We should probably drop in a kind word for the rest of the band as well — Elvin Bishop on se­cond guitar (usually rhythm, but I guess he takes a few leads here and there), Mark Naftalin on organ, Jerome Arnold on bass, and Sam Lay on drums (the latter two were drawn over from Howlin' Wolf's own backing band) — but the best word that can be dropped in, I guess, is that they all manage to put enough swing in the music so that it don't sound too stiff and reverential. Lay, in particular, creates far more fuss with his drumset than your average Joe, and is also seri­ously responsible for the above-average energy quotient of the album; but the role of the drum­mer on a by-the-book blues-rock album is not too enviable by definition.

In any case, as far as «whiteboy blues» stuff from the Sixties goes, there are few records out there to beat out the charm of The Butterbloomfield Blues Band (as it should have been called) — Eric Clapton With The Bluesbreakers might be the only competition in terms of scorching fierce­ness (and certainly not those early pre-ʽAlbatrossʼ Fleetwood Mac albums with Peter Green that strange people tend to rave about). Even if the band would really find its own voice with the next album, this one is still very respec... no, wait, I meant to say «quite kick-ass, really», because, well, if your blues-rock doesn't kick at least some ass, you must be doing something wrong — like confusing it with a 17th century court dance, for instance. Thumbs up.

Monday, November 23, 2015

Buddy Guy: Stone Crazy!


1) I Smell A Rat; 2) Are You Losing Your Mind?; 3) You've Been Gone Too Long; 4) She's Out There Somewhere; 5) Outskirts Of Town; 6) When I Left Home.

For most of the rest of the decade, Buddy found himself without a recording contract, suffering the same fate as quite a few old Chicago bluesmen, out of vogue and fighting, or refusing to fight, for survival. One reason may have been a stubborn refusal to adapt, like B. B. King did, but more important, I think, was the fact that unlike B. B. King, Buddy never truly achieved major stardom either in the 1950s or in the 1960s, and thus had no «starting capital» to begin with: not even the good word from Hendrix could make much of an impact.

Eventually, by 1979, as it sometimes happens, Buddy emerged on the far-from-home front — some people have to move to Japan to do this, but Stone Crazy!, as far as I can tell, was recorded in Toulouse, of all places (pretty big city, but who'd know there was a market for American elec­tric blues specifically in the far south end of France?), released on the small Isabel label, and only two years later picked up by the Alligator label in the States (which is why in most conventional discographies you'll find this record marked 1981, when it's really 1979), obviously, to very little fanfare and even less effect.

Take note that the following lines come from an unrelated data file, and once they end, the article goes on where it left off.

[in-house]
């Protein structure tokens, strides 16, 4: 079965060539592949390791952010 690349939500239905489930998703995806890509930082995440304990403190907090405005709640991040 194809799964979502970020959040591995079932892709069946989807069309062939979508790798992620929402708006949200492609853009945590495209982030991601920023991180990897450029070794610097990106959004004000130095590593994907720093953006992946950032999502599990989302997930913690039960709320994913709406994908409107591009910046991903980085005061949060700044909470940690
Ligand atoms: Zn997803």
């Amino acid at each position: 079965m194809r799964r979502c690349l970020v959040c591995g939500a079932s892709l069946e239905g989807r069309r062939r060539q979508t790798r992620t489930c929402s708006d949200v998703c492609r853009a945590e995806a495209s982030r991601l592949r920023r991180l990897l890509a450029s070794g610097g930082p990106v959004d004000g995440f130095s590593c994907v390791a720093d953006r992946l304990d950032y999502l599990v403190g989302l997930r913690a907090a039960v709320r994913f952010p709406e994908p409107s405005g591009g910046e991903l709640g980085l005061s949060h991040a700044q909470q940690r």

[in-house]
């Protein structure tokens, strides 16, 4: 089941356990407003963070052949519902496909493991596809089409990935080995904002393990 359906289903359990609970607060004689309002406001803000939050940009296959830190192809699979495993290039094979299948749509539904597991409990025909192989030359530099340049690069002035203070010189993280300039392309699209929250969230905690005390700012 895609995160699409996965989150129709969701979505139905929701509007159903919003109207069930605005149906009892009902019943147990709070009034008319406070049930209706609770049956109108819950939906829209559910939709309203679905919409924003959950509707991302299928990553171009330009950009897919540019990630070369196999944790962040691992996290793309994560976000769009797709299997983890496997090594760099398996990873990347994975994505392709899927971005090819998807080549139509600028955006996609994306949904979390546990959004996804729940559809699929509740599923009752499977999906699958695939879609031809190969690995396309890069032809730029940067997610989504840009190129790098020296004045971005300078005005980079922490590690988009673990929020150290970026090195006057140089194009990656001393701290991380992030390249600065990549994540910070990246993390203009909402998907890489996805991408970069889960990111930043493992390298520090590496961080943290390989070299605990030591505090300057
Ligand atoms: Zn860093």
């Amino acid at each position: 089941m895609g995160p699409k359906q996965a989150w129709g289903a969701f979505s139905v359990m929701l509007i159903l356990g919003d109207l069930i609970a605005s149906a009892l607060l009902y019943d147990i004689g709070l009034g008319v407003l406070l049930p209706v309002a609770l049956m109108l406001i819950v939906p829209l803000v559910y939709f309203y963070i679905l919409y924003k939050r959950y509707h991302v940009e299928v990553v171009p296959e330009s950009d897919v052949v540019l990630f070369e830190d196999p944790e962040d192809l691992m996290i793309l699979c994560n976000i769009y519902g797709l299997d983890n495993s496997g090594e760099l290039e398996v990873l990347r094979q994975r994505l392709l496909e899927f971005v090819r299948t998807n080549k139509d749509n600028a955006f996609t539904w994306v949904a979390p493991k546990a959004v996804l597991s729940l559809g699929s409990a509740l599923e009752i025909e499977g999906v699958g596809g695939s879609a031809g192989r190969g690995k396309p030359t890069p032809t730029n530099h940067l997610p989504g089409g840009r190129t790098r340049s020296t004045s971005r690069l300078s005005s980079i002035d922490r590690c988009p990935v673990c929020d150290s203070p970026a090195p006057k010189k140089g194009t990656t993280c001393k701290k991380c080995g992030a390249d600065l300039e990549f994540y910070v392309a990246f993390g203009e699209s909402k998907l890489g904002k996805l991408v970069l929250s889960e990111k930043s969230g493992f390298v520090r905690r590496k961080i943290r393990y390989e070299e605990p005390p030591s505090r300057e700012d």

And you can see why, because Stone Crazy! does indeed show a man who is totally refusing to adapt, living in his own world of musical values and happy to ignore all the developments on all the musical fronts around him. Ten more years and the world would start admiring him for that, but in 1979-81 the progressive drive was still strong, and this retro-Chicago-stuff just didn't cut it. Too bad, because on a purely personal level, the album does show some progress — about half of the tracks feature Buddy Guy in such an overdriven mood as he'd never let us take part in pre­viously. Perhaps there was something in the Toulouse air that made him feel as if he were fighting the Saracens, or maybe it was just the lack of any pressure, but on ʽI Smell A Ratʼ (no relation to the Big Mama Thornton classic) and ʽYou've Been Gone Too Longʼ Buddy Guy is unleashed — good news for all lovers of electric blues guitar thunderstorms.

In fact, unless my gut feeling plays a trick on me, we'd probably have to pick ʽI Smell A Ratʼ as the first bona fide representative of the by-now-all-too-familiar Buddy Guy playing style — «blues against the rules», where conventional, party-approved blues solo licks may be offset at any time with a bit of dissonance, harmony break-up, discordant repetition of an appreciated chord instead of required moving up or down the scale, etc. etc., any time that the soul commands it from the player. Sometimes it's ugly, but even when it's ugly, you kind of feel that it's just be­cause the guitarist got so caught up in his feelings, he forgot all about his textbook. Of course, Buddy is not alone in this respect, but far from every respectable bluesman can allow himself to introduce that element of punkish hooliganry into the playing — Eric Clapton, for instance, while mastering quite a few of Buddy's old licks, never dared to follow him into that territory.